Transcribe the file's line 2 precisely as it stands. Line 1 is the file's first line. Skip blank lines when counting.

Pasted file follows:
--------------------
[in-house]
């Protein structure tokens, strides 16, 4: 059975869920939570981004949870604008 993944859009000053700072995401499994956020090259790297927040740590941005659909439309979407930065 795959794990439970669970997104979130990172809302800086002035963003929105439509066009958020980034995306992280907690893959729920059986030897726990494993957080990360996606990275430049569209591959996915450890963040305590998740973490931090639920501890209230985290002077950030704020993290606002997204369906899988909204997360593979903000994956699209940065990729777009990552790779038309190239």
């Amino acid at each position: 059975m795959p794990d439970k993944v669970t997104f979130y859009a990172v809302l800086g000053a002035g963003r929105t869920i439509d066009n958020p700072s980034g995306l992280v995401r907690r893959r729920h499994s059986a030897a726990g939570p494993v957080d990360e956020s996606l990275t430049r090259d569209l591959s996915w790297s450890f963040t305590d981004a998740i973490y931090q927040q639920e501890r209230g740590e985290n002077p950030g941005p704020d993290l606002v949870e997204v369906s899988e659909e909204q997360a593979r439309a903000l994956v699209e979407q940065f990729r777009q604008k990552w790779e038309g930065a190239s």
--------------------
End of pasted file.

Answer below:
């Protein structure tokens, strides 16, 4: 059975869920939570981004949870604008 993944859009000053700072995401499994956020090259790297927040740590941005659909439309979407930065 795959794990439970669970997104979130990172809302800086002035963003929105439509066009958020980034995306992280907690893959729920059986030897726990494993957080990360996606990275430049569209591959996915450890963040305590998740973490931090639920501890209230985290002077950030704020993290606002997204369906899988909204997360593979903000994956699209940065990729777009990552790779038309190239």